Diane was clear that there is still work to be done including the thorny issue of accountability – a principle which underpins the work we all do as we are all responsible for the outcomes of our learners, but how exactly this will be done is yet to be developed. Diane also encouraged us all to respond to the DfE consultation on the review and it’s outcomes which is scheduled in the Spring term to help shape what is finally implemented. A question about Ofsted was raised by an attendee and Diane reassured the panel that there was an ongoing dialogue with Ofsted and Mary Rayner HMI is part of the review panel.

Richard Aird OBE

Richard was also part of the Rochford Review group and spoke equally passionately about wanting the best outcomes for our full range of learners. He talked about us being ‘pioneers’ of a new way of working with learners with SEND and acknowledged the heated debates that took part during the work of the panel on different aspects of the review but always with the learner and their outcomes at the heart.

The point of the recommendations for him is all about minimising barriers to learning and achievement. He spoke about changing the culture of teaching , learning and assessment to re-discover the ‘magic of teaching’ with a workforce that is fully turned on and tuned in – CPD for staff at the heart of this so we can share our insight and understanding of our pupils and make assessment come alive. The relationships between the adults in the classroom and the pupils at the core of enabling an engagement and real learning to take place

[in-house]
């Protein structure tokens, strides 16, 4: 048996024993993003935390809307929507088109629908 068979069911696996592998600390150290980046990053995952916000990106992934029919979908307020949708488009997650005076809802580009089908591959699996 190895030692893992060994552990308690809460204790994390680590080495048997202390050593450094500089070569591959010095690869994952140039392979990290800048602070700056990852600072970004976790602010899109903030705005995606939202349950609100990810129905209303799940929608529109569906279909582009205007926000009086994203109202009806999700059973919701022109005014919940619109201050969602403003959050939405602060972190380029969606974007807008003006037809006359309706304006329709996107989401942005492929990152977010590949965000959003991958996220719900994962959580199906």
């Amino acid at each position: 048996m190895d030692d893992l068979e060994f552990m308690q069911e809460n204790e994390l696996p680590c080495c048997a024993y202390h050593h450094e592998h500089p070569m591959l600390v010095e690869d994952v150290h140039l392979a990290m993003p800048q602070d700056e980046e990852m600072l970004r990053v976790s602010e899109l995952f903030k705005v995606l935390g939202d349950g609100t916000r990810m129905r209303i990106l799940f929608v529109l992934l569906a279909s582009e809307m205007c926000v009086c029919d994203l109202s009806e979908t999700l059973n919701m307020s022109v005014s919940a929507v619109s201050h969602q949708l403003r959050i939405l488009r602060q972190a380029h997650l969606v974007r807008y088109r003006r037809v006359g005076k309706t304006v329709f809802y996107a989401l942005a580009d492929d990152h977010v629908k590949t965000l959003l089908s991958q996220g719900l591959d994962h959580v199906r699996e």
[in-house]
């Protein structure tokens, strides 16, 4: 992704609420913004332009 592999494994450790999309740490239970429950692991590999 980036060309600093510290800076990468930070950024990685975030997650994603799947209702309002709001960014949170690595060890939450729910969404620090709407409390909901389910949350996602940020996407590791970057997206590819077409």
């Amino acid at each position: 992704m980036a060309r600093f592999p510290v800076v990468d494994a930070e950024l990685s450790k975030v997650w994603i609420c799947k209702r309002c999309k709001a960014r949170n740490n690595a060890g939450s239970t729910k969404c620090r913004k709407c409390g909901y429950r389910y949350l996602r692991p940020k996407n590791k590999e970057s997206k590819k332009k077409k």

The ‘labelling’ of children e.g. SLD / PMLD and how this can be unhelpful was discussed for as we know two children with the same label, despite any clinical diagnosis might be v different in terms of teaching and learning. Without engagement he stated, learning won’t happen. Motivators, concepts and skills, practical application and generalisation – ‘no point teaching stuff if you can’t use it!’

In terms of accountability, he spoke of the need for schools to be really clear on their own systems and a belief that peer review is the best way of demonstrating accountability ensuring that ‘no school is an island’

He too encouraged practitioners like us to make our voice heard in the consultation – it is too important to let this opportunity pass us by

Barry Carpenter OBE, CBE